Running VMware ESX inside a virtual machine is a great way to experiment with different configurations and features without building out a whole lab full of hardware and storage. It is pretty common to do this on VMware Workstation nowadays — the first public documentation of this process that I know of was published by Xtravirt a couple of years ago.
But what if you prefer to run ESX on ESX instead of Workstation?
You may be pleased to know that the GA build of ESX 4 allows installing ESX 4 as a virtual machine as well as powering on nested virtual machines — VMs running on the virtual ESX host. You can even VMotion a running virtual machine from the physical ESX to a virtual ESX — on the same physical server!
VMware vSphere 4.1 UPDATE: VMware ESXi 4.1 has a keyboard issue when virtualized on an ESX 4.0 host. In order to virtualize ESXi 4.1, the underlying host must be 4.1. However, ESX 4.1 classic will work on ESX 4.0.
The extra tweaks to make it all work are minimal, and I will show you how without even opening up a text editor.
After installing ESX 4 onto your real hardware, configure as desired and enable promiscuous mode on a vSwitch:
Create a new VM with the following guidance (choose “Custom”):
- Virtual Machine Version 7
- Guest OS: Linux / Red Hat Enterprise Linux 5 (64-bit)
- 2 VCPUs, 2GB RAM
- 2 NICs – e1000
- LSI Logic Parallel
- New disk – reasonable size greater than 10GB for ESX classic
After you have the VM ready, simply attach a VMware ESX 4 ISO image, power on, and install ESX as a guest OS.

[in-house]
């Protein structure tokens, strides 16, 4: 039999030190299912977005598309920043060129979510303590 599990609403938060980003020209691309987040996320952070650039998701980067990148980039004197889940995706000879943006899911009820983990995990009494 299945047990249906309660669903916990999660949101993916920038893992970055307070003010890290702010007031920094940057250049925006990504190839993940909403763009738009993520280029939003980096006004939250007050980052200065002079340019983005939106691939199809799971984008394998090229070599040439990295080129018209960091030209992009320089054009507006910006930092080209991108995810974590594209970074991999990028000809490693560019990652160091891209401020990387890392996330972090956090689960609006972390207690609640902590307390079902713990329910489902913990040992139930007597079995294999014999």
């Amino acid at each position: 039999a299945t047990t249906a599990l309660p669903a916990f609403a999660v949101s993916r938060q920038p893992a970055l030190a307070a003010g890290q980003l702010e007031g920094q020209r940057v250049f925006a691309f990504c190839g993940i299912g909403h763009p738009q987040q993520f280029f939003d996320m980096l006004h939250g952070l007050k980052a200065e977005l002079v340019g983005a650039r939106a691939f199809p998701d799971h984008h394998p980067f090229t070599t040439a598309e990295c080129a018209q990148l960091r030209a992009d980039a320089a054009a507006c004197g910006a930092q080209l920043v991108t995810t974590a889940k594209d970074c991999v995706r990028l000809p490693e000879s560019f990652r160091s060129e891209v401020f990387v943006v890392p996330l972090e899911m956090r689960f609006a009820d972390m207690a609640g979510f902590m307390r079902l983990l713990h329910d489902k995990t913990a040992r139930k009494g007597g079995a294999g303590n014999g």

After installation, add the new virtual ESX to vCenter 4 and create a new VM.
If you do not need to run VMs on your virtual ESX, you can stop there. However, if you try to power on that nested VM, you will see the following error:
To prevent this, just one tweak is needed:
- Shut down the virtual ESX VM
- Click Edit Settings
- Click the Options tab
- Click Advanced / General / Configuration Parameters…
- Click Add Row
- For the Name/Value enter: monitor_control.restrict_backdoor / TRUE
The above procedure is just an alternative to hand-editing the .vmx file — if you prefer to do it that way, feel free.
Now you are ready to power your virtual ESX VM back on, as well as the nested VMs. This capability should come in handy as you start investigating the new features of vSphere 4.
UPDATE: In order to take snapshots of a VM running ESX, a quick configuration change is necessary on the physical host .
You may be interested in this related post where a VM is migrated between the physical and virtual ESX hosts.